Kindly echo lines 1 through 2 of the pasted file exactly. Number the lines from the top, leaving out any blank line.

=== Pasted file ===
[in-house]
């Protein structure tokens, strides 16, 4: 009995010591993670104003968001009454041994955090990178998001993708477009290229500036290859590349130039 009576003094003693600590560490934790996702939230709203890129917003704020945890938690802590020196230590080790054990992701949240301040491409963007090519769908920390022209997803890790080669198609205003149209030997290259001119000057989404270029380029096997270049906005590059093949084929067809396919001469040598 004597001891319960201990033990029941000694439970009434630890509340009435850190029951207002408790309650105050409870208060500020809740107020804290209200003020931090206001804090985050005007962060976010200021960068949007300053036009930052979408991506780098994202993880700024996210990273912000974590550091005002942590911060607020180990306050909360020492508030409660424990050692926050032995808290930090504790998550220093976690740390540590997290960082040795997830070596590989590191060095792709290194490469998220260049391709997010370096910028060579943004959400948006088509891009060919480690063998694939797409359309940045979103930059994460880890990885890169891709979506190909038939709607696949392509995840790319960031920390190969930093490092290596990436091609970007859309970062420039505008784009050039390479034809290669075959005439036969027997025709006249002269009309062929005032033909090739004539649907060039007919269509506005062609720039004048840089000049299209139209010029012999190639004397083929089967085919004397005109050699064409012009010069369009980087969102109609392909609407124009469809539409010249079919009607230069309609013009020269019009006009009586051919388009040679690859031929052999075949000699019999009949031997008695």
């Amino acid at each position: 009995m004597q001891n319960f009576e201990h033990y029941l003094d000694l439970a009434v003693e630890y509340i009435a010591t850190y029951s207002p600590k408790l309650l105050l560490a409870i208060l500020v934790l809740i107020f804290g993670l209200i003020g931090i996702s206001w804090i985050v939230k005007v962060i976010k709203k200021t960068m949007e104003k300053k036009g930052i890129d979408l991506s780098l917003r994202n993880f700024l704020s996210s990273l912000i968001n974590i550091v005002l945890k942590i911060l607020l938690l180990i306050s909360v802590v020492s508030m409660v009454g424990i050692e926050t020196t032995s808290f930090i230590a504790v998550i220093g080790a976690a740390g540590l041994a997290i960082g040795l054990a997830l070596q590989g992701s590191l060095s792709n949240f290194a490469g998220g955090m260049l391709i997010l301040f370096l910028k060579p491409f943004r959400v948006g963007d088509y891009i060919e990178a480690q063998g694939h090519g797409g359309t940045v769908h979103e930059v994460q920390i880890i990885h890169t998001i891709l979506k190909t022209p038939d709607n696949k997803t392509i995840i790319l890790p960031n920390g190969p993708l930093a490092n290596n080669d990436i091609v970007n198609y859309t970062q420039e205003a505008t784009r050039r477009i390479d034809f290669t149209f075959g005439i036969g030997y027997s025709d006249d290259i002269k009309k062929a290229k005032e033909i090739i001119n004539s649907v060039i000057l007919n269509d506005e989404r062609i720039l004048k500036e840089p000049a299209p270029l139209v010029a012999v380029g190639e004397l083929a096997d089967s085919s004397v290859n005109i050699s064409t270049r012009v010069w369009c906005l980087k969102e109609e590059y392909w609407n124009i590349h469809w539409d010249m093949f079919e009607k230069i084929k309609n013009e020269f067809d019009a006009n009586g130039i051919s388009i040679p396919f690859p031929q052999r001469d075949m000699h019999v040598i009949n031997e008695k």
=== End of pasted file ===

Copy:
[in-house]
């Protein structure tokens, strides 16, 4: 009995010591993670104003968001009454041994955090990178998001993708477009290229500036290859590349130039 009576003094003693600590560490934790996702939230709203890129917003704020945890938690802590020196230590080790054990992701949240301040491409963007090519769908920390022209997803890790080669198609205003149209030997290259001119000057989404270029380029096997270049906005590059093949084929067809396919001469040598 004597001891319960201990033990029941000694439970009434630890509340009435850190029951207002408790309650105050409870208060500020809740107020804290209200003020931090206001804090985050005007962060976010200021960068949007300053036009930052979408991506780098994202993880700024996210990273912000974590550091005002942590911060607020180990306050909360020492508030409660424990050692926050032995808290930090504790998550220093976690740390540590997290960082040795997830070596590989590191060095792709290194490469998220260049391709997010370096910028060579943004959400948006088509891009060919480690063998694939797409359309940045979103930059994460880890990885890169891709979506190909038939709607696949392509995840790319960031920390190969930093490092290596990436091609970007859309970062420039505008784009050039390479034809290669075959005439036969027997025709006249002269009309062929005032033909090739004539649907060039007919269509506005062609720039004048840089000049299209139209010029012999190639004397083929089967085919004397005109050699064409012009010069369009980087969102109609392909609407124009469809539409010249079919009607230069309609013009020269019009006009009586051919388009040679690859031929052999075949000699019999009949031997008695």